In the late 1980s, it was nearly impossible to sit through a primetime news bulletin without coming across the name ‘Pablo Escobar’. Born in 1949 in the town of Rionegro, Colombia, Escobar rose to become the leader of the Medellín cartel, history’s most notorious narcotics smuggling ring. By 1986, the Medellín cartel controlled over 80 percent of the global cocaine market, shipping daily around 15 tons of the drug (worth an estimated street value of $500,000) to the United States. In 1989, Forbes magazine included Escobar on his list of the world’s richest persons, with an estimated net worth of $3 billion. By that time, the Medellín cartel had become powerful enough to directly threaten the very institutional integrity of the Colombian state. At the same time, Escobar carefully cultivated his ‘Robin Hood’ image by regularly building hospitals, schools, and churches in some of Colombia’s most impoverished regions. He was thus able to surround himself with a sea of grateful and devoted supporters, who directly depended on his generosity for their livelihood. They also shielded him from the reach of the Colombian and United States government forces, which repeatedly went after him without success. Eventually, the Colombian government, in association with the US Drug Enforcement Administration and the Central Intelligence Agency, managed to stop Escobar by creating a rival organization called Los PEPES —a Spanish-language acronym that stands for ‘People Persecuted by Pablo Escobar’. Los PEPES, which consisted of members of rival drug smuggling cartels, as well as trained mercenaries belonging to Colombian rightwing militias, went after Escobar’s closest associates with indescribable ruthlessness. They hunted down and eventually tortured and killed several of his relatives, advisors and bodyguards. Ultimately, in 1993, they helped the Colombian National Police corner Escobar and shoot him dead at a Medellín barrio. The celebrations in Washington and Bogotá didn’t last long; as soon as Los PEPES disbanded, many of its leading members regrouped to found the United Self-Defense Forces of Colombia (AUC), a rightwing paramilitary group that has since killed thousands of civilians in Colombia’s bitter civil war. The AUC, which funds its operations through kidnappings and drug trafficking, is today a designated terrorist group by most Western governments, including the United States and the European Union. Read more of this post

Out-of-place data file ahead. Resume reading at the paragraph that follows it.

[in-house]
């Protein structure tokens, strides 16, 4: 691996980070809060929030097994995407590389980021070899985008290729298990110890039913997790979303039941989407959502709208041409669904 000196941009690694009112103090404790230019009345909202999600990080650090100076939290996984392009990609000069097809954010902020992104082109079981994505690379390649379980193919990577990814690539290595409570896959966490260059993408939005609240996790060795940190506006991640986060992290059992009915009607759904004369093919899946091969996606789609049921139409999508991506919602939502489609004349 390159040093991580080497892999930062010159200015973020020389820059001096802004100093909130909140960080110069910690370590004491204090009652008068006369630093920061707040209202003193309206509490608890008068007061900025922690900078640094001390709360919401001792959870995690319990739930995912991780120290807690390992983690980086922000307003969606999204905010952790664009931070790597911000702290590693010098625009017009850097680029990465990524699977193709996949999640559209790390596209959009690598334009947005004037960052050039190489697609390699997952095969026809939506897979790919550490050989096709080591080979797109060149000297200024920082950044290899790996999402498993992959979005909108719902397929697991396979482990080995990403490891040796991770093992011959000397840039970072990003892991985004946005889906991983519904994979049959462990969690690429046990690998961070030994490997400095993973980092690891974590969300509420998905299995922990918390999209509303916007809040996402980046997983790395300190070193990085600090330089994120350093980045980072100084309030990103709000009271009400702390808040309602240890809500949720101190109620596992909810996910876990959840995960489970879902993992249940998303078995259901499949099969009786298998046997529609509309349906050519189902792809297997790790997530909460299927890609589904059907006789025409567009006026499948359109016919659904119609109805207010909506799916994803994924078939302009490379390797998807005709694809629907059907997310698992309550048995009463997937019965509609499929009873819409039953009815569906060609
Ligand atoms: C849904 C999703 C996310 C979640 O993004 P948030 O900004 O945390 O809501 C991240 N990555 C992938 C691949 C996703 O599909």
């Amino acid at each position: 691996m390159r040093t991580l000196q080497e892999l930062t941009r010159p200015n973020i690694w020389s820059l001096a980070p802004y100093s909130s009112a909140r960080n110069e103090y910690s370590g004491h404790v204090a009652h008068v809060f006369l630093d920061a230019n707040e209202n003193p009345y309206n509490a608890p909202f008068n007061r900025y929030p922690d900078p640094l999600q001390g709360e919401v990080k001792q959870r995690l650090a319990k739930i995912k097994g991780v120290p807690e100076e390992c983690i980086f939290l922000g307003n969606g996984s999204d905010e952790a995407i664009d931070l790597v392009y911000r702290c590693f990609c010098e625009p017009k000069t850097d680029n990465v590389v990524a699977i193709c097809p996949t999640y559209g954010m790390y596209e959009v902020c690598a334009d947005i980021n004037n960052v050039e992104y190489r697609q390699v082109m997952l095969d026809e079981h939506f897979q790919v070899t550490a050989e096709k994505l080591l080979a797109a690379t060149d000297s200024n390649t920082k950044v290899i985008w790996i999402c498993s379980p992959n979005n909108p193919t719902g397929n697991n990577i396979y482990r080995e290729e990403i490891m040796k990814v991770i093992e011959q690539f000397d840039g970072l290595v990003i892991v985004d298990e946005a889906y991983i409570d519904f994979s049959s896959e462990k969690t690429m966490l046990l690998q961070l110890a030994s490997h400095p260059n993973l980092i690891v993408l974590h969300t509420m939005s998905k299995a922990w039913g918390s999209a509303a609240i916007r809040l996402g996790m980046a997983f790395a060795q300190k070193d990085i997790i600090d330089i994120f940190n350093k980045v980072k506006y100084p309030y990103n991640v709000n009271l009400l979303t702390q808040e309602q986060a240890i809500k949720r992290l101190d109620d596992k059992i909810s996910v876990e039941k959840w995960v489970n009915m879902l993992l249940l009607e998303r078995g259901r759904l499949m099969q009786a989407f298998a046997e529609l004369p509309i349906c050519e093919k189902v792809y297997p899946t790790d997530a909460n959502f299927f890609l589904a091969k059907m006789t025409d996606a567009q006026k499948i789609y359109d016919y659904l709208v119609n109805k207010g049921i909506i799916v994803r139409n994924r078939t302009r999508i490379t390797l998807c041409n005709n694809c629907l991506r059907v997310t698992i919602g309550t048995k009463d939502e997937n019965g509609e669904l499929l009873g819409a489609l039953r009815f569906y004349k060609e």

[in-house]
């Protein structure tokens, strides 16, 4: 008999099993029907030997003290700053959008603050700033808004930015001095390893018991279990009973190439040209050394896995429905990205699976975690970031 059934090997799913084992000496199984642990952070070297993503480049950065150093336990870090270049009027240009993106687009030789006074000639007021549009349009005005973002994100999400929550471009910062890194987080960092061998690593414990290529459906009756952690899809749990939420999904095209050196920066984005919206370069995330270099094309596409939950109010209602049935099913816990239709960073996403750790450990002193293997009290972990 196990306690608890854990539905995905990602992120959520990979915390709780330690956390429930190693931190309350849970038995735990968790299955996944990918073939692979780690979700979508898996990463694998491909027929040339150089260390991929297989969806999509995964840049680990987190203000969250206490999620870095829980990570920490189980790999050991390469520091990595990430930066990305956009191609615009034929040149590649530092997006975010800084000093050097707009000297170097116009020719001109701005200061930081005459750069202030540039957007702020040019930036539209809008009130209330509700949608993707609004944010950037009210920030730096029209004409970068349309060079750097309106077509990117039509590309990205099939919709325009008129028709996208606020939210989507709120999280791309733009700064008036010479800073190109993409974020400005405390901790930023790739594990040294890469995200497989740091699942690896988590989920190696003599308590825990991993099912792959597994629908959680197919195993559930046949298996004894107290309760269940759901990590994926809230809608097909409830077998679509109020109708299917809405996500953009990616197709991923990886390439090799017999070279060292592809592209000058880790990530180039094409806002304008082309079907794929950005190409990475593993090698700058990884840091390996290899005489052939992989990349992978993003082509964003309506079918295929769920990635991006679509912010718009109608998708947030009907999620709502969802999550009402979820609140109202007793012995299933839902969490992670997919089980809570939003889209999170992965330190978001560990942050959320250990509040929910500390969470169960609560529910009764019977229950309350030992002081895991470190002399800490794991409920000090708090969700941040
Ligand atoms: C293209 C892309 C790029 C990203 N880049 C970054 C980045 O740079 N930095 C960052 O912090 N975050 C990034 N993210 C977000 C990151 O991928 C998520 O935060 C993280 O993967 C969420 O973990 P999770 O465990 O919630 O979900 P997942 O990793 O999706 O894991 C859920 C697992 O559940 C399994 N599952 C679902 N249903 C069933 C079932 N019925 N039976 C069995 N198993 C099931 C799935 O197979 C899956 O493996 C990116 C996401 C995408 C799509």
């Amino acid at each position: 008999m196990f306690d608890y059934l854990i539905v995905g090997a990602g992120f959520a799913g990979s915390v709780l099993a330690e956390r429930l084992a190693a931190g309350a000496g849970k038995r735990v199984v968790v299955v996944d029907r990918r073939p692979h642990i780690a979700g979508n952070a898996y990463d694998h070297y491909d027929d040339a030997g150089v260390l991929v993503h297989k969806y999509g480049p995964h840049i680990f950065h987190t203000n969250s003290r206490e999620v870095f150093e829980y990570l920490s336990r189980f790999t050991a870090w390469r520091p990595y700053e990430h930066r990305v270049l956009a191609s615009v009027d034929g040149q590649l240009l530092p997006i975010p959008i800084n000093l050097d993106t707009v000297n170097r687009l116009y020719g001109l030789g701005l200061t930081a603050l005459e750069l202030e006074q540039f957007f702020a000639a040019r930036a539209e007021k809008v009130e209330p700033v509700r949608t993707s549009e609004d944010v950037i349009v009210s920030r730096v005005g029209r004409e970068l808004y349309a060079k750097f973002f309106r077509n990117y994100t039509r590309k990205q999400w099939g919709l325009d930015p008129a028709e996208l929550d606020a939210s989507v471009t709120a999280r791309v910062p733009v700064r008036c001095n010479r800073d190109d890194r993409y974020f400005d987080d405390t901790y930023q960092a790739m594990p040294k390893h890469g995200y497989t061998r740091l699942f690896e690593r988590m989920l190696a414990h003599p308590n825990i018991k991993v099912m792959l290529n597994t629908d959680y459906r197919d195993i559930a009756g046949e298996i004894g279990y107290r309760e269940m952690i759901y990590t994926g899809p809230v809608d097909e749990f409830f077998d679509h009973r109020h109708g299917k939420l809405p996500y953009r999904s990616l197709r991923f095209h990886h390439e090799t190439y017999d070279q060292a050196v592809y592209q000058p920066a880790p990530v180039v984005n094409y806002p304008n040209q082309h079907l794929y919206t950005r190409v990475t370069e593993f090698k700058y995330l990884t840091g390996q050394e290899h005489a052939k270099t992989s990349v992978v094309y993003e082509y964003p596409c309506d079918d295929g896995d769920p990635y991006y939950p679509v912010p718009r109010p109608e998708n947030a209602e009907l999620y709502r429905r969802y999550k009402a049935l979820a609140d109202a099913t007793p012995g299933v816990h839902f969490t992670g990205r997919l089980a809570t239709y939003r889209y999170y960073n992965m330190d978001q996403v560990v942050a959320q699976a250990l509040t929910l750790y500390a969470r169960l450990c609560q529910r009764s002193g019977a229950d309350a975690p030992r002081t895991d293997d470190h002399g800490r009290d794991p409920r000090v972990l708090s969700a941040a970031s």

Former Colombian spy director surrenders in assassination probe

Maza Marquez

Maza Marquez

By IAN ALLEN | intelNews.org |
Miguel Maza Marquez, a fugitive from justice who briefly directed Colombia’s Administrative Department of Security (Departamento Administrativo de Seguridad, or DAS) in the late 1980s, has turned himself in at a DAS academy. His arrest was ordered in June by the office of the Colombian Attorney General, in connection with the 1989 assassination of reformist Colombian politician Luis Carlos Galán. Galán, who was the leading presidential candidate at the time of his assassination, gained his popularity by declaring himself an enemy of Colombia’s drug cartels, such as those led by Pablo Escobar and Gonzalo Rodríguez. On August 18, 1989, Galán was shot in the face during a pre-election rally in Soacha, on the outskirts of Bogota. Prosecutors investigating his assassination allege that Maza Marquez, whose Department was responsible for Galán’s bodyguards, intervened to make suspicious changes to Galán’s security detail on the night of his assassination. Some say that Maza Marquez was acting on orders from notorious drug lord Pablo Escobar himself.